Brandon Rigby: Representations of the “Other” and the Work of Poet Urayoán Noel
Graduate Student Research Project
Visitors to Joyce Kilmer Park in the Bronx on a summer afternoon might think that they have been transported from the South Bronx to one of the Spanish-speaking Caribbean islands. Between children playing tag in Dominican-tinged Spanish, vendors selling piraguas, or Puerto Rican snow cones, and groups of retired men playing dominoes, it is slightly difficult to imagine that Yankee Stadium is only two blocks away. This vibrant, multicultural atmosphere provided an invaluable depth to my research on the poet Urayoán Noel that has allowed me to better contextualize the diaspora of Caribbean culture in New York.
I traveled to New York City in June 2013 to research the connection between the city and Puerto Rico, and to also interview Noel. As a Puerto Rican poet who has lived in New York City since 1999, Noel is perfectly situated to confront and critique our increasingly globalized world from a uniquely Caribbean Latino perspective. As I walked with Noel through his adopted New York neighborhood, we talked about the aesthetic and cultural similarities of the South Bronx with Puerto Rico, and the transnational link that the Puerto Rican diaspora has established in the area.
I’ve always been struck by the prominence of locality and liminality in Noel’s poetry, as the poetic voice emanates from a space between two very different but interconnected worlds. It was eye-opening in New York to be able to view, document, and interact with this “diaspora in motion,” a way of living this in-betweenness for millions of Caribbean Latinos. As with any great writer, Noel is shaped by the milieu around him, but he also is able to re-present it in a way that depicts our interconnected planet, using the transnational Puerto Rican diaspora in New York as a microcosm for our globalized world.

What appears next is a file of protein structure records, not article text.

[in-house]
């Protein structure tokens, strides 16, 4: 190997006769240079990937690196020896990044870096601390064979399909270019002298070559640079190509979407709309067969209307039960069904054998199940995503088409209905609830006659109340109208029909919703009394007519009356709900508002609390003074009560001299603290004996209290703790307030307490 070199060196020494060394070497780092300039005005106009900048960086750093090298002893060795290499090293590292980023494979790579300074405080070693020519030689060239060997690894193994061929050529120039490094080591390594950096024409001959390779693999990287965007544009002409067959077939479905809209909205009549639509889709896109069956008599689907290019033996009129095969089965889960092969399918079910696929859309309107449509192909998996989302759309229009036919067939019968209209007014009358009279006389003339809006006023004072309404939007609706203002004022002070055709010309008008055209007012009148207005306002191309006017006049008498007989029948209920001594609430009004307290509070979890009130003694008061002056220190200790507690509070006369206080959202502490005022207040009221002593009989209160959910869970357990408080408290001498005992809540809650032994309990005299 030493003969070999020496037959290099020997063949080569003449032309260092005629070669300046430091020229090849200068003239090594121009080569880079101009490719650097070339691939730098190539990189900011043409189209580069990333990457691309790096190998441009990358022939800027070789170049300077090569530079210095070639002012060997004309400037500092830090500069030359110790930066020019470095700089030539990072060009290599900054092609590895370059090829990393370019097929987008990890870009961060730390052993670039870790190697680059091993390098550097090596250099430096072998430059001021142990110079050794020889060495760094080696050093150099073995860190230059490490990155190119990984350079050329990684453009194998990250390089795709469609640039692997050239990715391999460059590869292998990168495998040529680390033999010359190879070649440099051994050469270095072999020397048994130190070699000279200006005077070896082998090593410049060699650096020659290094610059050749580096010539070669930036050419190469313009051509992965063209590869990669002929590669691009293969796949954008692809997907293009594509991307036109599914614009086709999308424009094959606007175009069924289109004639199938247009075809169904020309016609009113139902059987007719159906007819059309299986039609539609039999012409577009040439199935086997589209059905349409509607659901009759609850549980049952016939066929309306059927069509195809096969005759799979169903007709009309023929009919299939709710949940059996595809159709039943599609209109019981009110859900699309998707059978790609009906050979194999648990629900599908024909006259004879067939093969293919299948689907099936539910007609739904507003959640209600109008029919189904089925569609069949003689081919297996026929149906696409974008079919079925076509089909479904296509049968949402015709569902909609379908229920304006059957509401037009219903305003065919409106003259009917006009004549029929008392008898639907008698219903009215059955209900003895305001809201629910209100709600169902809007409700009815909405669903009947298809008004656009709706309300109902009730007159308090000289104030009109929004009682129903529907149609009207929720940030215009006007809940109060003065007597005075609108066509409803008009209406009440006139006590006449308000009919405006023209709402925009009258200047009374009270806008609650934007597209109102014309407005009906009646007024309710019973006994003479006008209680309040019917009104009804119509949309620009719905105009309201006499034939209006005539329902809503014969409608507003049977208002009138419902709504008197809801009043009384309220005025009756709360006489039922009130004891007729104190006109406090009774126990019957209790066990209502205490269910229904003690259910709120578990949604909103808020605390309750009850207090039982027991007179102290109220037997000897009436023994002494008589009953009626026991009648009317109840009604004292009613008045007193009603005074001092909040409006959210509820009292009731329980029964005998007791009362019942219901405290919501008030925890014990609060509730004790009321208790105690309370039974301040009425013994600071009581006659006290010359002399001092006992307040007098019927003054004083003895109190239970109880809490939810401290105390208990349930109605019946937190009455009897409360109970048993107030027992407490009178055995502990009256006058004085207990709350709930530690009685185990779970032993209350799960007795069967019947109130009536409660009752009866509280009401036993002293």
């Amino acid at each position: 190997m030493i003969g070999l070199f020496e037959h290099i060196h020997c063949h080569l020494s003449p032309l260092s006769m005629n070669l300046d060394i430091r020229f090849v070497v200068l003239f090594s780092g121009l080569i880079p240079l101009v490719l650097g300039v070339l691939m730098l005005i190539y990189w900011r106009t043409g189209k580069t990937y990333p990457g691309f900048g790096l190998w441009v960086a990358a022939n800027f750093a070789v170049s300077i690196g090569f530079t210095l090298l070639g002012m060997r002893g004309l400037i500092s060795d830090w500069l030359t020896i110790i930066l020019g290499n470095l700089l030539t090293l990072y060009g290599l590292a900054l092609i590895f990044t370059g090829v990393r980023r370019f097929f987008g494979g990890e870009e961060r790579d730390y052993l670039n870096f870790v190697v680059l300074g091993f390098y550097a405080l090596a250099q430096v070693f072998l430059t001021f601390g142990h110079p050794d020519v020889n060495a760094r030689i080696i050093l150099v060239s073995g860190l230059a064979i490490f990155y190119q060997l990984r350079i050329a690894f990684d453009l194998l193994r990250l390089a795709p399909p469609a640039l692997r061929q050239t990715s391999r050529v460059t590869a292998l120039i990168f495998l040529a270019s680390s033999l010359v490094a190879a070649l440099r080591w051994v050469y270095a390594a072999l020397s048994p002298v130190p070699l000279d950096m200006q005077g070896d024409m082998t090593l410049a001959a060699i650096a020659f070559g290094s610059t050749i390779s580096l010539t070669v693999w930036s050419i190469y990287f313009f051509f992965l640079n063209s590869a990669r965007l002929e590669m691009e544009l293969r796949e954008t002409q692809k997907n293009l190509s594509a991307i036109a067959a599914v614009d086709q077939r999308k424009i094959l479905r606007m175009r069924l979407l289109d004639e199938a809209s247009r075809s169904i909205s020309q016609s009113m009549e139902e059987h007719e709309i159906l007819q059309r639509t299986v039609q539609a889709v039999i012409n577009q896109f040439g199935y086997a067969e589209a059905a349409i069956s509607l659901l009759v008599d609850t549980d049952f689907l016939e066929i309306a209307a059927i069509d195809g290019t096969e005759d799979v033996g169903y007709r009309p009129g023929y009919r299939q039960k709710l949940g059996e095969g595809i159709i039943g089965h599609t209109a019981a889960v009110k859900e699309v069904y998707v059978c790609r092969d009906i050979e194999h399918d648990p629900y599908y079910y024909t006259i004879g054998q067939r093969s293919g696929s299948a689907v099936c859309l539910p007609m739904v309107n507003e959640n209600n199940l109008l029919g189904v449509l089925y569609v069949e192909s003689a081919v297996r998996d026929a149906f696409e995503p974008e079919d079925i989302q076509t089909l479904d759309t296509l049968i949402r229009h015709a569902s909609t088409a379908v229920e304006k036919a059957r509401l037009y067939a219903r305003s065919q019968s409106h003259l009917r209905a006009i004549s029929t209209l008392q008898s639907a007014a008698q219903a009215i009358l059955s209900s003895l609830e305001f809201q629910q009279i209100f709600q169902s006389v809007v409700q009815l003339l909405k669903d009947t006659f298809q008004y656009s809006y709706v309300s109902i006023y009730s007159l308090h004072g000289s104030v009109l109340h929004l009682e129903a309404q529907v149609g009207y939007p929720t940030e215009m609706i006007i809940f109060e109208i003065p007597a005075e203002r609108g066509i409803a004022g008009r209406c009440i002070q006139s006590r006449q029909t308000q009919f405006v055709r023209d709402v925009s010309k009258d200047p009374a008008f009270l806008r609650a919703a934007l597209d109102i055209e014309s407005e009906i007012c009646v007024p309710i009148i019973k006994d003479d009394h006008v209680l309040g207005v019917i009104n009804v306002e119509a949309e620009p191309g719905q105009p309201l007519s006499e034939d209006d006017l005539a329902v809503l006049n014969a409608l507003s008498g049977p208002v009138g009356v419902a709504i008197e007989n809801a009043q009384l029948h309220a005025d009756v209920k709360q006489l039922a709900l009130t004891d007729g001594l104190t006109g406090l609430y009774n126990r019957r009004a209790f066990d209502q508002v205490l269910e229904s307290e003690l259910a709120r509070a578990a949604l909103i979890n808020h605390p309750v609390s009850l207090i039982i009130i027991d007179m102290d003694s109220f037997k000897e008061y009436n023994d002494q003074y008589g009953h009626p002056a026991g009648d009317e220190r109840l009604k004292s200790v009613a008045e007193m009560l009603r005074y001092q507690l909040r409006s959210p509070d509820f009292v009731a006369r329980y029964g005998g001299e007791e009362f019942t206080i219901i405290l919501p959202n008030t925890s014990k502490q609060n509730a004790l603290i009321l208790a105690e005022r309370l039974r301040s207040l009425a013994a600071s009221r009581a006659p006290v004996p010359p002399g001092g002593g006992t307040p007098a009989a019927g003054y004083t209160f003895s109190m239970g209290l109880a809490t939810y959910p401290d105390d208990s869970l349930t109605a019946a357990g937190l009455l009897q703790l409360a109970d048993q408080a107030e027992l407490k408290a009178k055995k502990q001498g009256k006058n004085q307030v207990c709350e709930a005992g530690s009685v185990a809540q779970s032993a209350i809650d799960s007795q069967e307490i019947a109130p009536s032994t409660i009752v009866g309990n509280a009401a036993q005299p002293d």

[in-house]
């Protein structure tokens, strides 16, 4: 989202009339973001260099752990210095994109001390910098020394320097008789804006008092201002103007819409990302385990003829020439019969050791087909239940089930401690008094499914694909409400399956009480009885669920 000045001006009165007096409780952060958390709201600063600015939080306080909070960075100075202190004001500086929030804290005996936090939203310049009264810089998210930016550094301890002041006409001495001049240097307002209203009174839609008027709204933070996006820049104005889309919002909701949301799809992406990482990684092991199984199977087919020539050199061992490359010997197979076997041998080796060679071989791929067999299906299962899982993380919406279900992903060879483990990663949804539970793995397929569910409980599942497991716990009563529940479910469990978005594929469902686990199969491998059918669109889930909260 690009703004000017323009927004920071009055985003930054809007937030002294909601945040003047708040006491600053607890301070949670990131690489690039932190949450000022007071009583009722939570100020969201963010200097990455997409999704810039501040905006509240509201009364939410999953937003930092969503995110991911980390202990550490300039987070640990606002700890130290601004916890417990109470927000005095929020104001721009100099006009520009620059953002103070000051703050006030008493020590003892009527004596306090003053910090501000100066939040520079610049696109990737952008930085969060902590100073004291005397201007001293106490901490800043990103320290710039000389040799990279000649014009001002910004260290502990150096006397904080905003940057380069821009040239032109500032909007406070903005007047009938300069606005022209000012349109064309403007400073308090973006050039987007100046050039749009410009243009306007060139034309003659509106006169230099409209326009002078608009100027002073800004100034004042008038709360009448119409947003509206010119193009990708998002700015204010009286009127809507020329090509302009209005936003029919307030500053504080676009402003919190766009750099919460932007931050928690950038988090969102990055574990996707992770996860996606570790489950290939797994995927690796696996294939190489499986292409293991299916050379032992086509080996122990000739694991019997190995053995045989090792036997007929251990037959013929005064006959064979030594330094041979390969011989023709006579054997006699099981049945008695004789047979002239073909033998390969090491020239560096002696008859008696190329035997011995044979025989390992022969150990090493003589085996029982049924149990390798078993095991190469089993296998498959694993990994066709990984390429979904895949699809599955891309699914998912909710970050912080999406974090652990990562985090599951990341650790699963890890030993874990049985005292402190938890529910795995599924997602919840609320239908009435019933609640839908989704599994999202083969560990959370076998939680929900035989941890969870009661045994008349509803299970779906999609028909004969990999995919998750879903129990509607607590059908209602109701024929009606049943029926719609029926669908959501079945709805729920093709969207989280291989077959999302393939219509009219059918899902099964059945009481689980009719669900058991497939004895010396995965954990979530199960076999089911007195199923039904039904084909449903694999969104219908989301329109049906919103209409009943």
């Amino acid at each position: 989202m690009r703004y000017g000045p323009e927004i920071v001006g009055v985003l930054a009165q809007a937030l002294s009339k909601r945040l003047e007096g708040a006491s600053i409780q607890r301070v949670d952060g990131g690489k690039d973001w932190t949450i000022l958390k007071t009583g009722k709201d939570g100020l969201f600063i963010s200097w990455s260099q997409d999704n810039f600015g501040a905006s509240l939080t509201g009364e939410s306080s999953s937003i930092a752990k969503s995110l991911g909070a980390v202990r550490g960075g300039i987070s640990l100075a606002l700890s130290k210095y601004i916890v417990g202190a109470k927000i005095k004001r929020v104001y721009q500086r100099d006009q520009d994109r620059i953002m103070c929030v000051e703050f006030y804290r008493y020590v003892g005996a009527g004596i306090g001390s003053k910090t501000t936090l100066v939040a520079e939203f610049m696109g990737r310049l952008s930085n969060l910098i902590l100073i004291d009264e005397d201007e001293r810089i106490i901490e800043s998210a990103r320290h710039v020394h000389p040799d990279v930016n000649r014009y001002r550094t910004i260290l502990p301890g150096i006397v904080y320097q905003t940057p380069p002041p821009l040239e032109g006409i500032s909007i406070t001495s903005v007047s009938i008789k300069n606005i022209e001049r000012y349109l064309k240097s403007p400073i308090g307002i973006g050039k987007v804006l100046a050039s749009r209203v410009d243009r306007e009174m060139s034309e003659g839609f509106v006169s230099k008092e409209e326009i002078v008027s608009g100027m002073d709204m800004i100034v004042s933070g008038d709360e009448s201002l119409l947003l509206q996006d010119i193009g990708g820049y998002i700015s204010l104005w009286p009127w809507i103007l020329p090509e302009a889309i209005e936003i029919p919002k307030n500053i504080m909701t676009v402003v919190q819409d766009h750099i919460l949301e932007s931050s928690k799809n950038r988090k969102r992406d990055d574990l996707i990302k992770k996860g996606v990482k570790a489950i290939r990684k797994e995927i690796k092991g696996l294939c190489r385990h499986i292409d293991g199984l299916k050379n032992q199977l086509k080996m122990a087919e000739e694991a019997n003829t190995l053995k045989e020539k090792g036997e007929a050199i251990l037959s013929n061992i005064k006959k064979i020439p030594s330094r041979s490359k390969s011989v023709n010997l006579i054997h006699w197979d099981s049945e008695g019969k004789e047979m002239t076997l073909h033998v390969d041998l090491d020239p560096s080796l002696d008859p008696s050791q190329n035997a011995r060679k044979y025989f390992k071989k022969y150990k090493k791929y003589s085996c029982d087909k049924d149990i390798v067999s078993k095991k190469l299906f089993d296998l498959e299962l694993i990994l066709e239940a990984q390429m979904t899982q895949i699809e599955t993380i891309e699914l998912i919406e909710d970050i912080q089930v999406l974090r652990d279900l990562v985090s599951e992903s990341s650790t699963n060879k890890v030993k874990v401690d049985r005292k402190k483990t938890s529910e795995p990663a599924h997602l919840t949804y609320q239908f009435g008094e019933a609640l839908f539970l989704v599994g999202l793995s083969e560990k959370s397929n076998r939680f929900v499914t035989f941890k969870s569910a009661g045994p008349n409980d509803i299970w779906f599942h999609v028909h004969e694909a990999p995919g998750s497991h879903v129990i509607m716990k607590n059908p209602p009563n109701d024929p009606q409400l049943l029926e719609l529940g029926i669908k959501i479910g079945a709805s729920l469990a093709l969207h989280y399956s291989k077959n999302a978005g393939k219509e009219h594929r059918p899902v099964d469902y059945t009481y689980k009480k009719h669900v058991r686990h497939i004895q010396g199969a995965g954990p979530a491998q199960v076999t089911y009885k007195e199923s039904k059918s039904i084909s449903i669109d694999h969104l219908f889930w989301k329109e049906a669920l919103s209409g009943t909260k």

—Brandon Rigby is a PhD student in the Department of Romance Languages, and he is also completing a Master’s of Nonprofit Management in the Department of Planning, Public Policy and Management. His research trip to New York was partially funded by a CLLAS Graduate Student Research Grant. His research interests include bilingualism, self-translation, diaspora studies, and service-learning.
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